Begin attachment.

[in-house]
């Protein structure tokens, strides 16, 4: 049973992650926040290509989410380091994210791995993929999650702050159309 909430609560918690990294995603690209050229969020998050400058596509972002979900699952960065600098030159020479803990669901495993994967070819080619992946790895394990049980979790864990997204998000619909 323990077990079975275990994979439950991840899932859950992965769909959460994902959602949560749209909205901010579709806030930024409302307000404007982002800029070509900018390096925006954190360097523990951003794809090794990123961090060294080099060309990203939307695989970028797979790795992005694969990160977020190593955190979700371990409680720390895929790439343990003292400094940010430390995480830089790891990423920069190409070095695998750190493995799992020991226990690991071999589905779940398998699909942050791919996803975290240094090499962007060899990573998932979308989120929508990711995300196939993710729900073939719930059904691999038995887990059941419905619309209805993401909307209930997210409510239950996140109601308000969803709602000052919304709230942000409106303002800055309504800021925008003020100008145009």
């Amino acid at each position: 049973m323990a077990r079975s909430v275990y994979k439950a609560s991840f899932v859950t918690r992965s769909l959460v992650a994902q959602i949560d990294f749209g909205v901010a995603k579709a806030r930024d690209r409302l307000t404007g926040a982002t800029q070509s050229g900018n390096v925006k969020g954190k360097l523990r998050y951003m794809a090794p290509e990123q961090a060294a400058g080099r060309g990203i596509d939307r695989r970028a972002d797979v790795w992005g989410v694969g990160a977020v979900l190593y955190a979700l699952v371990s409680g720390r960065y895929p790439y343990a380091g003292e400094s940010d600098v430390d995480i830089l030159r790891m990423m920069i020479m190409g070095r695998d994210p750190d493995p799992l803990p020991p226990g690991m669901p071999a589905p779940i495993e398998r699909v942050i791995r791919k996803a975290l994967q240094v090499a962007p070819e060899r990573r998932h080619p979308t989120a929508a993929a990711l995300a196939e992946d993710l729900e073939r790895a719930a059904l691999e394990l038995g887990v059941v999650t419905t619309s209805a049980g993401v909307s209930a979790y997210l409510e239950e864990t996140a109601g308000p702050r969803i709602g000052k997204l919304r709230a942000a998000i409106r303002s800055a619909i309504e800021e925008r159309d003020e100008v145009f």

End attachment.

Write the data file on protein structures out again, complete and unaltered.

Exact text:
[in-house]
């Protein structure tokens, strides 16, 4: 049973992650926040290509989410380091994210791995993929999650702050159309 909430609560918690990294995603690209050229969020998050400058596509972002979900699952960065600098030159020479803990669901495993994967070819080619992946790895394990049980979790864990997204998000619909 323990077990079975275990994979439950991840899932859950992965769909959460994902959602949560749209909205901010579709806030930024409302307000404007982002800029070509900018390096925006954190360097523990951003794809090794990123961090060294080099060309990203939307695989970028797979790795992005694969990160977020190593955190979700371990409680720390895929790439343990003292400094940010430390995480830089790891990423920069190409070095695998750190493995799992020991226990690991071999589905779940398998699909942050791919996803975290240094090499962007060899990573998932979308989120929508990711995300196939993710729900073939719930059904691999038995887990059941419905619309209805993401909307209930997210409510239950996140109601308000969803709602000052919304709230942000409106303002800055309504800021925008003020100008145009």
């Amino acid at each position: 049973m323990a077990r079975s909430v275990y994979k439950a609560s991840f899932v859950t918690r992965s769909l959460v992650a994902q959602i949560d990294f749209g909205v901010a995603k579709a806030r930024d690209r409302l307000t404007g926040a982002t800029q070509s050229g900018n390096v925006k969020g954190k360097l523990r998050y951003m794809a090794p290509e990123q961090a060294a400058g080099r060309g990203i596509d939307r695989r970028a972002d797979v790795w992005g989410v694969g990160a977020v979900l190593y955190a979700l699952v371990s409680g720390r960065y895929p790439y343990a380091g003292e400094s940010d600098v430390d995480i830089l030159r790891m990423m920069i020479m190409g070095r695998d994210p750190d493995p799992l803990p020991p226990g690991m669901p071999a589905p779940i495993e398998r699909v942050i791995r791919k996803a975290l994967q240094v090499a962007p070819e060899r990573r998932h080619p979308t989120a929508a993929a990711l995300a196939e992946d993710l729900e073939r790895a719930a059904l691999e394990l038995g887990v059941v999650t419905t619309s209805a049980g993401v909307s209930a979790y997210l409510e239950e864990t996140a109601g308000p702050r969803i709602g000052k997204l919304r709230a942000a998000i409106r303002s800055a619909i309504e800021e925008r159309d003020e100008v145009f």